Twenty-two bottom reflectance spectra were used to generate the bottom reflectance spectrum Rrs database: 11 spectra measured on sediments in the vicinity of LSI (shown as solid lines in
The bottom depths Rb spectra were applied at nine bottom depth values: Zb=0.5, 1, 2, 5, 10, 15, 20, 30, and 50 m. A tenth option, infinitely deep water, was also included. In this case, the non-Lambertian “bottom” BRDF was computed from the water-column IOPs.
The database in this example thus has 10 sets of IOPs, 22 bottom reflectances, and 10 bottom depths. When combined in Radiative Transfer Modeling runs, these yield 10×22×10=2,200 Rrs spectra. For the initial database, only one solar zenith angle was used: 0,=40 deg, and only the polar cap water-leaving radiances were used to compute Rrs. Radiative Transfer Modeling runs were made for 60 wavelength bands from 400 to 700 nm; each bandwidth was 5 nm
A small set of Rrs spectra were generated to use in developing and evaluating spectrum-matching algorithms. The intention was to have some Rrs spectra that corresponded closely to the IOPs, bottom reflectances, and bottom depths used to generate the RS database. These Rrs, should be easy to match with nearly similar spectra in the database, whose indices would then identify IOPs, reflectances, and depths close to the ones used to generate the test spectra. Other test spectra were generated with IOPs, bottom reflectances, and bottom depths unlike those in the original database. These spectra should, in principle, be hard to match and may lead to recovered IOPs, reflectances, or depths unlike the ones that actually generated the test spectrum There may be Rrs, spectra in the database that are very similar in shape and magnitude to the test spectra even though they were generated with greatly different IOPs, reflectances, and bottom depths; this is where non-uniqueness may cause problems.
The test spectra had IOPs defined as follows. IOP test spectrum 1 was a weighted average of two of the LSI IOP spectra (25% of LSI ac-9 spectrum 2 and 75% of LSI spectrum 3); these IOPs are thus similar to those used to create the database. IOP test spectrum 2 was generated using the Radiative Transfer Modeling Case 2 water IOP model, with Chl=0.1 Mg M−3, BP=0.005; CDOM proportional to Chl as in Case 1 water; and 0.5 gm m−3 of calcareous sand with BP=0.03. IOP test spectrum 3 was similar to spectrum 2, except that the mineral component was 1 gm m−3 of red clay particles with BP=0.02. IOP spectra 2 and 3 are quite different from any of those in the database.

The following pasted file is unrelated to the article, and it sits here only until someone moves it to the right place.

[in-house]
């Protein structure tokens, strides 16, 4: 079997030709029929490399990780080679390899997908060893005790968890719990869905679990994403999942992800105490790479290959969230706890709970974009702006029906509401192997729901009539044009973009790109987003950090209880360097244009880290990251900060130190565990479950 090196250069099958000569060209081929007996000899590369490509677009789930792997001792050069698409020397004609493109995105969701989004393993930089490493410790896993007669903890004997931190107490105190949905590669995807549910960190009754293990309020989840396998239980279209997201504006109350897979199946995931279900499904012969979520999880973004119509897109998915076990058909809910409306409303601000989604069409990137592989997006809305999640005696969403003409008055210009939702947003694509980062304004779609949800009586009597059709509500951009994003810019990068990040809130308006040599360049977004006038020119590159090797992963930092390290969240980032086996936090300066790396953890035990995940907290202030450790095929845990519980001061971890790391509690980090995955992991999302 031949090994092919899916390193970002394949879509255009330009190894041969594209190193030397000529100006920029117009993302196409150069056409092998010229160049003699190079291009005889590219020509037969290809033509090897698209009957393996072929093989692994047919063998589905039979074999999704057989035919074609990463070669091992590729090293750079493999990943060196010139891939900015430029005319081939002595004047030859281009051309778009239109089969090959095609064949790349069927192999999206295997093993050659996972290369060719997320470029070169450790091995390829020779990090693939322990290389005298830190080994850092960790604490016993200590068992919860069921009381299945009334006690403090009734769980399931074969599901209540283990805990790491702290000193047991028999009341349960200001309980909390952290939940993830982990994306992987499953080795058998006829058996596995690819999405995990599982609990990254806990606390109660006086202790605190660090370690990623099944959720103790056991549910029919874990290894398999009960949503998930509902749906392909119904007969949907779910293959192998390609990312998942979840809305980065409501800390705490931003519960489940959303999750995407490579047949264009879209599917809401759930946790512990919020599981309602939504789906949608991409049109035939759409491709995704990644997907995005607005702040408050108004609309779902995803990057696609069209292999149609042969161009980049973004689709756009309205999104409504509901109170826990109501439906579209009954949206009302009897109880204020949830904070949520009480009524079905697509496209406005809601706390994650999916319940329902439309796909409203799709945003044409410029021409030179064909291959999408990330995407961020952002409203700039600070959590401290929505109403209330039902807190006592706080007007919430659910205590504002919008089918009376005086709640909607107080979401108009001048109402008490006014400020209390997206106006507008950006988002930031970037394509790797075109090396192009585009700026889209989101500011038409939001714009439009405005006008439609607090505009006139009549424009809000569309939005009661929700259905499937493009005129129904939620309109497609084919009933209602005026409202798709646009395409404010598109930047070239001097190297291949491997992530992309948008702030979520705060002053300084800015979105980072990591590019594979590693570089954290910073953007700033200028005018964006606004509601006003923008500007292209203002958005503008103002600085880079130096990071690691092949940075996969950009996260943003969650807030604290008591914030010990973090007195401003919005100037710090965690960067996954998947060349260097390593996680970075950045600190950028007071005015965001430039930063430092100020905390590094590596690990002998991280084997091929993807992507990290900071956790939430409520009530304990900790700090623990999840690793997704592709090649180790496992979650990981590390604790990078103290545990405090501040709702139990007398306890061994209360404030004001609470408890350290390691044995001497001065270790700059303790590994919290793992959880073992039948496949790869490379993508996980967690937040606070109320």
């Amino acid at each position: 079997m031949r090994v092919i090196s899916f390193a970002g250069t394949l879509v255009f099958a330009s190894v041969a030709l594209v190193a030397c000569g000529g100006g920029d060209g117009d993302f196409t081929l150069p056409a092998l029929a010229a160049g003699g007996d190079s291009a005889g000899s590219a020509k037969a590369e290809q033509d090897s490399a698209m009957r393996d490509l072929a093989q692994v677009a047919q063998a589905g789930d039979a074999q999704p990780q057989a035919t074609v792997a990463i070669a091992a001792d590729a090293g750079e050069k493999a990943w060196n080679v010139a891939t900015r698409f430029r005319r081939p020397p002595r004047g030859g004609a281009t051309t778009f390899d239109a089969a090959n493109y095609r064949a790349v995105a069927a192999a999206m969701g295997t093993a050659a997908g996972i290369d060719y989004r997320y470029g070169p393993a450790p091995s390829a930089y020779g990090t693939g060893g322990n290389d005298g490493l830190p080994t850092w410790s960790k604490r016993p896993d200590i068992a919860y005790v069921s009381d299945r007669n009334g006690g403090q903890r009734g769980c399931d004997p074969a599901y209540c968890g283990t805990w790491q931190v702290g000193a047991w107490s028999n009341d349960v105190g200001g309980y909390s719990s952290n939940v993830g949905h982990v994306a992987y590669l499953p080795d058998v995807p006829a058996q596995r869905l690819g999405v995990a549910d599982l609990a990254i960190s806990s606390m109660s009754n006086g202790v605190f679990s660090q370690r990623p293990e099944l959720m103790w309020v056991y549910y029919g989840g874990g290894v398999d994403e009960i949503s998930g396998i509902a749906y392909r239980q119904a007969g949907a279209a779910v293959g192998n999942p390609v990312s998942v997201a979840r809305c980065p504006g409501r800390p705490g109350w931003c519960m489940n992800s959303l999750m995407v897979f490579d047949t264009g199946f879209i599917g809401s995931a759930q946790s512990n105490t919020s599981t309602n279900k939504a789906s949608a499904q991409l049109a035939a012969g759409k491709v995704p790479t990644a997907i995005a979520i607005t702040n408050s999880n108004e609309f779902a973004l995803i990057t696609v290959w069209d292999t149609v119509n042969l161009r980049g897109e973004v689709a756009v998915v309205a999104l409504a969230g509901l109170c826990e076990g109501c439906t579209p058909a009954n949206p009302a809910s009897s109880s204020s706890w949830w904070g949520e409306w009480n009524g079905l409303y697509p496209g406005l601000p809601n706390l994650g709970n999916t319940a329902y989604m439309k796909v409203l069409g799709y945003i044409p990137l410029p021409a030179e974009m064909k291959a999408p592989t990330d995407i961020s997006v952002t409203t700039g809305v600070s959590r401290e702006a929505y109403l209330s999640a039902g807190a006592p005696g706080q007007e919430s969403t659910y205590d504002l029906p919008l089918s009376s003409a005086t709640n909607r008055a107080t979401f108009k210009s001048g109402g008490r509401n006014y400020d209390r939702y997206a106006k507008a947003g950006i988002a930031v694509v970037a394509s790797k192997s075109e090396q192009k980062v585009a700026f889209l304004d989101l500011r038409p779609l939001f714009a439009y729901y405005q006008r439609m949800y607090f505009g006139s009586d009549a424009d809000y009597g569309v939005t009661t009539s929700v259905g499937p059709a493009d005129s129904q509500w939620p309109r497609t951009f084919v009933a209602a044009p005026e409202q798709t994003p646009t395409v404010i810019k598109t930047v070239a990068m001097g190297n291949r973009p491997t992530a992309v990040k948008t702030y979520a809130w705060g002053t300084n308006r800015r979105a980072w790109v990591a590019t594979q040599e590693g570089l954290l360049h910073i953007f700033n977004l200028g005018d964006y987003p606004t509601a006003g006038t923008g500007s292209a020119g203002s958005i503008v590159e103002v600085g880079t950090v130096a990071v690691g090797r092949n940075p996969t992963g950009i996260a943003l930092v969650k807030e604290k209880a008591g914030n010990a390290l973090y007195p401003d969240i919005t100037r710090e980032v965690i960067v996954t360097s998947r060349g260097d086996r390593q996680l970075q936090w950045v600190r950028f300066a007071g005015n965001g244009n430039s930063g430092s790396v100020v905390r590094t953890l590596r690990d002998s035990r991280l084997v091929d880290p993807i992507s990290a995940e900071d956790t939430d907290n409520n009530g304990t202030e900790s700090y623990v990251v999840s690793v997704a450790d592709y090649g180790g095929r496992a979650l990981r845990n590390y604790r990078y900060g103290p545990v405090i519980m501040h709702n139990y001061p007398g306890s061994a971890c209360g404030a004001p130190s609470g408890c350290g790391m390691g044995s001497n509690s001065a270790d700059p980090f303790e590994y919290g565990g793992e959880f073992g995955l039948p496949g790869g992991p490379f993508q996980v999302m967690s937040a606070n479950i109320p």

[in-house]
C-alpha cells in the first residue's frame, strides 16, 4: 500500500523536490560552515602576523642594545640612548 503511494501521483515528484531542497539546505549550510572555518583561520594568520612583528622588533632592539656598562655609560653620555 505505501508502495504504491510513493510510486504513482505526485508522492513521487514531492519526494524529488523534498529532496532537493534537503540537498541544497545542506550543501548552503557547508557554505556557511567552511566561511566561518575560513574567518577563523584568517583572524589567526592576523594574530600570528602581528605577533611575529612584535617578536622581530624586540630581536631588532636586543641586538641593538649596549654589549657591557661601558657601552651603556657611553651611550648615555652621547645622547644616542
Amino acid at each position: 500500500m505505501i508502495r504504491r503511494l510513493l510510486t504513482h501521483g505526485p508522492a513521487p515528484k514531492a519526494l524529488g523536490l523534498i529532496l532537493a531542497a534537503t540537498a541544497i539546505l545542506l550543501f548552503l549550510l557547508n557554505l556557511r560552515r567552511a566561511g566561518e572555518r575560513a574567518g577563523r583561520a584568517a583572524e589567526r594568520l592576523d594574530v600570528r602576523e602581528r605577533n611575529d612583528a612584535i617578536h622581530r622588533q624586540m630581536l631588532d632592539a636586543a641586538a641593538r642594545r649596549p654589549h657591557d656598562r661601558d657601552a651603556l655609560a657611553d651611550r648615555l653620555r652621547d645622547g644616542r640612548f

Three test bottom reflectance spectra were defined as follows. Rb test spectrum 1 was a weighted average of two LSI spectra (25% of LSI spectrum 7 and 75% of LSI spectrum 3, both of which are sand spectra). Rb test spectrum 2 was a weighted average of 25% coral sand and 75% red algae. Rb test spectrum 3 represents gray mud and has a reflectance of 0.1 at all wavelengths. Again, Rb spectrum 1 is similar to spectra in the database, and spectra 2 and 3 are unlike any spectra in the database. Three bottom depths were used: zb=4.5 m (close to the database value of 5 m), 12.5 m (half way between database values of 10 and 15 m), and infinite. The test IOP, Rb, and zb data were then used to generate 3×3×3=27 RDS test spectra, which are shown in
There are many criteria that can be used to match a given spectrum Rrs. with one in the Rrs database. Let Rrs(i,λj) denote the it spectrum in the database, i=I to I (I=2200 at present), which is defined for discrete wavelengths λj, j=1 to J(J=60 at present). Let w(j) be a weighting function that can be chosen to de-emphasize wavelengths where the data are of suspicious quality or carry less information. The weighting function satisfies 0≦w(j)≦I for each j. Setting w(j)=1 for each j gives each wavelength equal importance. Setting w(j)=0 for a particular j omits that wavelength from use in the matching algorithm A few simple candidate spectrum-matching algorithms (SMAs) are then defined as follows.